But Iran, as much as the United States, values stability in Iraq, says Professor Gerges. As long as the American occupation does not threaten its interests, Iran is unlikely to make trouble. “Part of the received wisdom before the war and during the war was that as soon as the Shiites were empowered, they would automatically follow the example and model of Shia counterparts in Iran. And they would establish, of course as the conventional wisdom had it, a theocratic state based on the Ayatollah Khomeini model. I think this proposition does not take into account the diversity, complexity and sophistication of the Shiites in both Iraq and Iran.”
Professor Gerges adds that there is no serious separatist movement among Iraq’s Shiites yearning for a closer alliance with Iran. In fact, they remained loyal to Iraq in the war with Iran.
It is crucial at this moment for the United States to win the allegiance of the Shiites, says Professor Gerges. This can best be done by offering them a significant role in governing Iraq and doing it quickly: “The Shiite leadership has made it very clear that they need the U.S. authorities to expedite the process of transferring power to Iraqis as soon as possible. This has really been one of the most consistent demands by Shiite clerics and politicians – to see at least a date set for elections, more Iraqi faces on the street providing security for Iraqis, the international community to become more involved in the process of social, economic and political reconstruction in Iraq.”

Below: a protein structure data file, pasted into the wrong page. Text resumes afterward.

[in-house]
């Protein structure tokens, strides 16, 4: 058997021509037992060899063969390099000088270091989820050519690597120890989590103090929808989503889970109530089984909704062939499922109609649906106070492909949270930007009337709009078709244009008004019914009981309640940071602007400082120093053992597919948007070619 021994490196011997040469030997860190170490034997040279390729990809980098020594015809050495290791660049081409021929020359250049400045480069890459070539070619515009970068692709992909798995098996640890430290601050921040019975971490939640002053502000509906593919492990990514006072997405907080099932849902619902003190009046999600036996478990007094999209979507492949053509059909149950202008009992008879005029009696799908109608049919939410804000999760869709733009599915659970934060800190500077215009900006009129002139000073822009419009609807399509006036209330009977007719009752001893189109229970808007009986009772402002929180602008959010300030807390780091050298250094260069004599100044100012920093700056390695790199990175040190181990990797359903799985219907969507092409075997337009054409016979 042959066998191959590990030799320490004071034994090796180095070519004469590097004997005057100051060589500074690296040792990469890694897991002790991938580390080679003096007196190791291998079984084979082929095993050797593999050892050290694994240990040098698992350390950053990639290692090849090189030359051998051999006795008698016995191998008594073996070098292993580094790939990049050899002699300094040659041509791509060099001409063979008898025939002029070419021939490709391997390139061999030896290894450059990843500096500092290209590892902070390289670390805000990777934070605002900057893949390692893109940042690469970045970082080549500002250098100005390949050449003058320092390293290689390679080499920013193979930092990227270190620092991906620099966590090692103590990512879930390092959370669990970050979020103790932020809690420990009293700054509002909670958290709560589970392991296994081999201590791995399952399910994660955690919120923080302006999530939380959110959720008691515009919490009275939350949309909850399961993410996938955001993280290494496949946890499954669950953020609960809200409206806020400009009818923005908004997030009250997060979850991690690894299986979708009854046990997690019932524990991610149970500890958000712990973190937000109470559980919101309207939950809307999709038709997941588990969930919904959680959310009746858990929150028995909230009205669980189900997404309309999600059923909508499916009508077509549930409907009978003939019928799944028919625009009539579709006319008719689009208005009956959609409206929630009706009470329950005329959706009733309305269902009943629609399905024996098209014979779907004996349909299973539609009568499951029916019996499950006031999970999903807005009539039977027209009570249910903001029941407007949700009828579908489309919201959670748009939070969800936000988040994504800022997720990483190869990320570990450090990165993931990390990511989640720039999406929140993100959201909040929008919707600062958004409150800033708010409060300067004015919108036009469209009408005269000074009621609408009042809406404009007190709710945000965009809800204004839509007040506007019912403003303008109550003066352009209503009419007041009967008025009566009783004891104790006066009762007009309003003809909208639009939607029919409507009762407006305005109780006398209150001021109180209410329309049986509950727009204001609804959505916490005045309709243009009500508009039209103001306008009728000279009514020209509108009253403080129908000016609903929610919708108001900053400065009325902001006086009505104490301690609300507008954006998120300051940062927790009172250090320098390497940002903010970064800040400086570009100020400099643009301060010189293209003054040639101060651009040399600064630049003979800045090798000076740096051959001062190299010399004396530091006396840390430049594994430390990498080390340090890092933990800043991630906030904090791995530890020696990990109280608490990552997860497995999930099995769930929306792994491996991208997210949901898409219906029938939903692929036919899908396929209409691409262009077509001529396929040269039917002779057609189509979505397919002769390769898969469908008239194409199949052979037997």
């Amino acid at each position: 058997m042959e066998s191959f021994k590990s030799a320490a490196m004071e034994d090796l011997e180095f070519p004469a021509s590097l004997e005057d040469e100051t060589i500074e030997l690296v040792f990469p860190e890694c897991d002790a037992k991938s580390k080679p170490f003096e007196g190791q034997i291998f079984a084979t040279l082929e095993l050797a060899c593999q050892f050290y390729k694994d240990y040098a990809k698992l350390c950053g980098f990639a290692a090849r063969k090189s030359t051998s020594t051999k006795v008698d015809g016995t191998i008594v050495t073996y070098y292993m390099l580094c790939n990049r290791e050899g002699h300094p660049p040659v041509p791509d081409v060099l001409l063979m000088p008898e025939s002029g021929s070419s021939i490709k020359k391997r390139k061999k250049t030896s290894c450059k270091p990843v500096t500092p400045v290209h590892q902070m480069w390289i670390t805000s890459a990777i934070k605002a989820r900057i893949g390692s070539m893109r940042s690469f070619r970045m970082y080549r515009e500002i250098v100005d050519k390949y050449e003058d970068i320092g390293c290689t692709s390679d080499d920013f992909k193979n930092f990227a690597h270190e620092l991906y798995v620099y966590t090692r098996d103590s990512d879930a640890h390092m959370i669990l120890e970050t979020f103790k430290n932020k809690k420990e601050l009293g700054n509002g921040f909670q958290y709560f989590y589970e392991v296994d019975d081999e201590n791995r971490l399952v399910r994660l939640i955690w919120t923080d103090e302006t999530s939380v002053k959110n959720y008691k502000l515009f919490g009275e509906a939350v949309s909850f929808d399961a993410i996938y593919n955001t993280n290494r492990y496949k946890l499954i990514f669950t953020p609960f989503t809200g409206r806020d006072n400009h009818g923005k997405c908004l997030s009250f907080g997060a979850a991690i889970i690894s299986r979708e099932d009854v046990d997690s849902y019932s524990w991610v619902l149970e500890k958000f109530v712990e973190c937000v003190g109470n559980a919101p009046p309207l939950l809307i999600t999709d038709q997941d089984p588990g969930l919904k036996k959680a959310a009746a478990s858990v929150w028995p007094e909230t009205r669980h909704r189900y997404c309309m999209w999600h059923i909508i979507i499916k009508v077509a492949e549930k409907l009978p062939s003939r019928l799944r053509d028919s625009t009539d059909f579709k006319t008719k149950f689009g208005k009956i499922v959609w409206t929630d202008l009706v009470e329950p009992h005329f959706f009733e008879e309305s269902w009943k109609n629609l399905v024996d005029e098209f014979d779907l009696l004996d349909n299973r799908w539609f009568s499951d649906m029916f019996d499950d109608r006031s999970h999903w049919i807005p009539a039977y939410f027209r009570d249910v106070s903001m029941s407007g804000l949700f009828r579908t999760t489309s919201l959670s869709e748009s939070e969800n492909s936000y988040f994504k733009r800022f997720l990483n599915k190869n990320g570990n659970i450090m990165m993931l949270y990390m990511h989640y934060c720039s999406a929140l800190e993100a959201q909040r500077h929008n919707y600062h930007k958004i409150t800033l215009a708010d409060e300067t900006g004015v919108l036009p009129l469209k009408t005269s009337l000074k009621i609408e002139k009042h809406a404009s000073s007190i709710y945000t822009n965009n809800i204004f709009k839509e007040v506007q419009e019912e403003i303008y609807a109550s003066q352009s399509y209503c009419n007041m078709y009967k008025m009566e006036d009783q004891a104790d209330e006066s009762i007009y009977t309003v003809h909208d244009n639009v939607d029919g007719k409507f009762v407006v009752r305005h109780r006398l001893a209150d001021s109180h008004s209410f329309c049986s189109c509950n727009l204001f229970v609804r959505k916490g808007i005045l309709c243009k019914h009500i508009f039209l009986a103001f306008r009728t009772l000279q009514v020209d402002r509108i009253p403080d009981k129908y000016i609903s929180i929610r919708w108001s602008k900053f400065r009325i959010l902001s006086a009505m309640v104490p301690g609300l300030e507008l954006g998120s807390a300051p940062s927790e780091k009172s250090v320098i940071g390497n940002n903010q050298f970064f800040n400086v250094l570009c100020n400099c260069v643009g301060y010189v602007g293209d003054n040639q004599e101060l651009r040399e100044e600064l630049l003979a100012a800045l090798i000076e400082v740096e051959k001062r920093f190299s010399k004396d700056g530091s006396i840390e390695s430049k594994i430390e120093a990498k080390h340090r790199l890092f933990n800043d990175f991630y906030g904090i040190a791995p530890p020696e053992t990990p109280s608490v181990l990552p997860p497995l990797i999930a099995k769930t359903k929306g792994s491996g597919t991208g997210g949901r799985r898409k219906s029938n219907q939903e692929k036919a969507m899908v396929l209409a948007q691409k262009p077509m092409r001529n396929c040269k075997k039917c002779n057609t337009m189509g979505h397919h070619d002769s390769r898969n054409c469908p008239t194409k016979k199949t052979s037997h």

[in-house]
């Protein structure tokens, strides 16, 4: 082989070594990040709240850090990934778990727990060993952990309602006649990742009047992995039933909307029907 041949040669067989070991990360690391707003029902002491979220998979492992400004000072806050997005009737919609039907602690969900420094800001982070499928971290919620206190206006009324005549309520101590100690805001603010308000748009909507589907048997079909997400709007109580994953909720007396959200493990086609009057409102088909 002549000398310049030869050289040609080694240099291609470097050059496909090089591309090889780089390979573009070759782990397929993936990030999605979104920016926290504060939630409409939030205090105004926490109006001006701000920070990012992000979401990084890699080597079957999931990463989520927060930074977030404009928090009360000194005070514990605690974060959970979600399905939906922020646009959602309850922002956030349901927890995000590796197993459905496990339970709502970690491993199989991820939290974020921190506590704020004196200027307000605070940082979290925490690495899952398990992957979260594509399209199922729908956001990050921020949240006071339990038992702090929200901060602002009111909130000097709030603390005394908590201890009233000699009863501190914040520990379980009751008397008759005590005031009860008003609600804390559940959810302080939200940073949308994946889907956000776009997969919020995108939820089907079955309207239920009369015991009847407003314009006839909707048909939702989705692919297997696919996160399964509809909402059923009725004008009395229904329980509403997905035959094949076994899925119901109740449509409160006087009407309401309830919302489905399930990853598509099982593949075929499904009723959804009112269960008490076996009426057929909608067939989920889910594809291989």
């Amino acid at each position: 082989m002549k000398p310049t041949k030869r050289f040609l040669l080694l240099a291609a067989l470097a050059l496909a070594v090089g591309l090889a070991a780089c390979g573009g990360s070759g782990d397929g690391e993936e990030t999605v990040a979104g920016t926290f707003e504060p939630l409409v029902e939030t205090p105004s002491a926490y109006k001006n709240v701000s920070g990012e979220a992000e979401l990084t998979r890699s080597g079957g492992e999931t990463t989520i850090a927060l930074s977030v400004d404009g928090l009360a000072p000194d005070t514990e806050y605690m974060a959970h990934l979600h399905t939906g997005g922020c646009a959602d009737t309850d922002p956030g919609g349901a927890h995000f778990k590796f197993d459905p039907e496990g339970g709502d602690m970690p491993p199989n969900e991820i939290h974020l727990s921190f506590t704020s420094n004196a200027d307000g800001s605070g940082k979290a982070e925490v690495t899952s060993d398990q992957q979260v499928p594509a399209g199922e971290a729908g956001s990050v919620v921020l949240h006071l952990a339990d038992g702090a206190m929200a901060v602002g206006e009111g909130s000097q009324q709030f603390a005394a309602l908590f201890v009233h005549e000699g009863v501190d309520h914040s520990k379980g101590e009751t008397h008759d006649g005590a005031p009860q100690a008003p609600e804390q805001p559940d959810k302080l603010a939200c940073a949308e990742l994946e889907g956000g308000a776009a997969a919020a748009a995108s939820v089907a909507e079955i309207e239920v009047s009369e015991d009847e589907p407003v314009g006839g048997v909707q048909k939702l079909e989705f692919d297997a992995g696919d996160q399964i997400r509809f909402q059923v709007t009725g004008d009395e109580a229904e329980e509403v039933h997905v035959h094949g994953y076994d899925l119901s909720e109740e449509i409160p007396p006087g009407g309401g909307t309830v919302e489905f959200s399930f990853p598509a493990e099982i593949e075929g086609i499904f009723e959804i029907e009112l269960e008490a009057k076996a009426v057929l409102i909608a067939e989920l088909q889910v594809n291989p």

Professor Hudson agrees there is no time to lose. Decisions must be made as fast as the bombs are exploding in Iraq if they are to be stopped.
Like others, he says the U.S. planning for the occupation hardly compared to the planning for the war: “The irony of the situation is that the American forces who went in to depose a regime that was too strong have succeeded, and now they are left with a country that is too weak. And there is no rooted, stable order even months after the major combat ended. The whole country is a huge power vacuum into which all kinds of elements, including many militant elements of different sorts, are gravitating and are being able to act.”
Professor Hudson adds that if Shiites see their country on the mend and genuine signs of progress, they have no reason to confront Americans. They are aware the U.S. arrival removed the tyrant who had persecuted them. Unlike many Sunnis perhaps, they have no longing for that vanished order. But an acceptable one must replace it.